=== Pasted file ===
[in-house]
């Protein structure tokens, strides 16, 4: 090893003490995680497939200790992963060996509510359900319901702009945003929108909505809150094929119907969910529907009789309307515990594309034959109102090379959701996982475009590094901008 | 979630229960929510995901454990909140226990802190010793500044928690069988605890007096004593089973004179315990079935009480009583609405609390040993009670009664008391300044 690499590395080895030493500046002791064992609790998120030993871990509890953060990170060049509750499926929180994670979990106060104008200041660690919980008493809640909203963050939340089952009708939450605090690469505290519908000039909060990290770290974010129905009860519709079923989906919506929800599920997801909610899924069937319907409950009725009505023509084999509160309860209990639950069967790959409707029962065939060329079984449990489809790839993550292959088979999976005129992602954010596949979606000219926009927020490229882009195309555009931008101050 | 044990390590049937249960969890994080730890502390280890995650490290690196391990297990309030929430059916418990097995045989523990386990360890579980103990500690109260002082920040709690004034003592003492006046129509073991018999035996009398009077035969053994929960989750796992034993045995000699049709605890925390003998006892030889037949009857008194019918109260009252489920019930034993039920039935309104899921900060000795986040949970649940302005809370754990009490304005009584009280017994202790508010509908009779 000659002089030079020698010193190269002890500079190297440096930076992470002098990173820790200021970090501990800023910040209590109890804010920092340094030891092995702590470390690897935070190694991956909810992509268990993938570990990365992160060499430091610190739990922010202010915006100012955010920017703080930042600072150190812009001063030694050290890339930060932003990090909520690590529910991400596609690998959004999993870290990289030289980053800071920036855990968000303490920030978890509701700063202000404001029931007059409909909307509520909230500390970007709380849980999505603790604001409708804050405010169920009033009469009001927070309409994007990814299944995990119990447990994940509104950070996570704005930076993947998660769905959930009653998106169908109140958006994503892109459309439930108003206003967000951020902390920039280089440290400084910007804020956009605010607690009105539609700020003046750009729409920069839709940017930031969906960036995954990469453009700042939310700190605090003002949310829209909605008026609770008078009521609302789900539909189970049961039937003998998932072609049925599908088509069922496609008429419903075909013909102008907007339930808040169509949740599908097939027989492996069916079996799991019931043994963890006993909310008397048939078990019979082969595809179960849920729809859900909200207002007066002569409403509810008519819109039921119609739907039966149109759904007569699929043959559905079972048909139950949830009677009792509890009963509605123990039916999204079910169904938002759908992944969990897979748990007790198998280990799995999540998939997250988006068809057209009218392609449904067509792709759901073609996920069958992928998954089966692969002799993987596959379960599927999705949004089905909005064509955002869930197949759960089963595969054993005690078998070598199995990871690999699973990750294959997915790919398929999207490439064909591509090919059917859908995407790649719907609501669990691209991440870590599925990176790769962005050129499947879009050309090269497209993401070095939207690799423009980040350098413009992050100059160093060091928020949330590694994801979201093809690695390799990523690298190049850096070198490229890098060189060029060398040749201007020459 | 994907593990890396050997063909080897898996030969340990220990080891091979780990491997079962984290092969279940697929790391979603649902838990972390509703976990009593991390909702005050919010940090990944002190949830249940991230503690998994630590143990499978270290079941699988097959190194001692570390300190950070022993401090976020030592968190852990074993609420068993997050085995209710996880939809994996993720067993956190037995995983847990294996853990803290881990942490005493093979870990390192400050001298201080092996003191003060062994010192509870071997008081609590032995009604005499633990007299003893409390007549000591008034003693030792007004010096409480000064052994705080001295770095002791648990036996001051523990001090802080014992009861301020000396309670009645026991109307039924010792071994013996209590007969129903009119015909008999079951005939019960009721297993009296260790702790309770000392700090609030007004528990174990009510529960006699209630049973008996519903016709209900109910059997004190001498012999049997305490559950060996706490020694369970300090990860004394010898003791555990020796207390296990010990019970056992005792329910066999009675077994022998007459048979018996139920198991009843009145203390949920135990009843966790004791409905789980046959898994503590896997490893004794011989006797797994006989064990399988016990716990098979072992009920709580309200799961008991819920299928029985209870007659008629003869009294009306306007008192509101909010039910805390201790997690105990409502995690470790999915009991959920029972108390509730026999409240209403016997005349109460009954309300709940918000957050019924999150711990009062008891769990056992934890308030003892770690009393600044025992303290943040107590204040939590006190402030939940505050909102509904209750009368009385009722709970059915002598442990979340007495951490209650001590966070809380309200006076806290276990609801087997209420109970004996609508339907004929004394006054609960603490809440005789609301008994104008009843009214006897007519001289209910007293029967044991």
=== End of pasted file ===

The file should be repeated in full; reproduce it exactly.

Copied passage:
[in-house]
């Protein structure tokens, strides 16, 4: 090893003490995680497939200790992963060996509510359900319901702009945003929108909505809150094929119907969910529907009789309307515990594309034959109102090379959701996982475009590094901008 | 979630229960929510995901454990909140226990802190010793500044928690069988605890007096004593089973004179315990079935009480009583609405609390040993009670009664008391300044 690499590395080895030493500046002791064992609790998120030993871990509890953060990170060049509750499926929180994670979990106060104008200041660690919980008493809640909203963050939340089952009708939450605090690469505290519908000039909060990290770290974010129905009860519709079923989906919506929800599920997801909610899924069937319907409950009725009505023509084999509160309860209990639950069967790959409707029962065939060329079984449990489809790839993550292959088979999976005129992602954010596949979606000219926009927020490229882009195309555009931008101050 | 044990390590049937249960969890994080730890502390280890995650490290690196391990297990309030929430059916418990097995045989523990386990360890579980103990500690109260002082920040709690004034003592003492006046129509073991018999035996009398009077035969053994929960989750796992034993045995000699049709605890925390003998006892030889037949009857008194019918109260009252489920019930034993039920039935309104899921900060000795986040949970649940302005809370754990009490304005009584009280017994202790508010509908009779 000659002089030079020698010193190269002890500079190297440096930076992470002098990173820790200021970090501990800023910040209590109890804010920092340094030891092995702590470390690897935070190694991956909810992509268990993938570990990365992160060499430091610190739990922010202010915006100012955010920017703080930042600072150190812009001063030694050290890339930060932003990090909520690590529910991400596609690998959004999993870290990289030289980053800071920036855990968000303490920030978890509701700063202000404001029931007059409909909307509520909230500390970007709380849980999505603790604001409708804050405010169920009033009469009001927070309409994007990814299944995990119990447990994940509104950070996570704005930076993947998660769905959930009653998106169908109140958006994503892109459309439930108003206003967000951020902390920039280089440290400084910007804020956009605010607690009105539609700020003046750009729409920069839709940017930031969906960036995954990469453009700042939310700190605090003002949310829209909605008026609770008078009521609302789900539909189970049961039937003998998932072609049925599908088509069922496609008429419903075909013909102008907007339930808040169509949740599908097939027989492996069916079996799991019931043994963890006993909310008397048939078990019979082969595809179960849920729809859900909200207002007066002569409403509810008519819109039921119609739907039966149109759904007569699929043959559905079972048909139950949830009677009792509890009963509605123990039916999204079910169904938002759908992944969990897979748990007790198998280990799995999540998939997250988006068809057209009218392609449904067509792709759901073609996920069958992928998954089966692969002799993987596959379960599927999705949004089905909005064509955002869930197949759960089963595969054993005690078998070598199995990871690999699973990750294959997915790919398929999207490439064909591509090919059917859908995407790649719907609501669990691209991440870590599925990176790769962005050129499947879009050309090269497209993401070095939207690799423009980040350098413009992050100059160093060091928020949330590694994801979201093809690695390799990523690298190049850096070198490229890098060189060029060398040749201007020459 | 994907593990890396050997063909080897898996030969340990220990080891091979780990491997079962984290092969279940697929790391979603649902838990972390509703976990009593991390909702005050919010940090990944002190949830249940991230503690998994630590143990499978270290079941699988097959190194001692570390300190950070022993401090976020030592968190852990074993609420068993997050085995209710996880939809994996993720067993956190037995995983847990294996853990803290881990942490005493093979870990390192400050001298201080092996003191003060062994010192509870071997008081609590032995009604005499633990007299003893409390007549000591008034003693030792007004010096409480000064052994705080001295770095002791648990036996001051523990001090802080014992009861301020000396309670009645026991109307039924010792071994013996209590007969129903009119015909008999079951005939019960009721297993009296260790702790309770000392700090609030007004528990174990009510529960006699209630049973008996519903016709209900109910059997004190001498012999049997305490559950060996706490020694369970300090990860004394010898003791555990020796207390296990010990019970056992005792329910066999009675077994022998007459048979018996139920198991009843009145203390949920135990009843966790004791409905789980046959898994503590896997490893004794011989006797797994006989064990399988016990716990098979072992009920709580309200799961008991819920299928029985209870007659008629003869009294009306306007008192509101909010039910805390201790997690105990409502995690470790999915009991959920029972108390509730026999409240209403016997005349109460009954309300709940918000957050019924999150711990009062008891769990056992934890308030003892770690009393600044025992303290943040107590204040939590006190402030939940505050909102509904209750009368009385009722709970059915002598442990979340007495951490209650001590966070809380309200006076806290276990609801087997209420109970004996609508339907004929004394006054609960603490809440005789609301008994104008009843009214006897007519001289209910007293029967044991």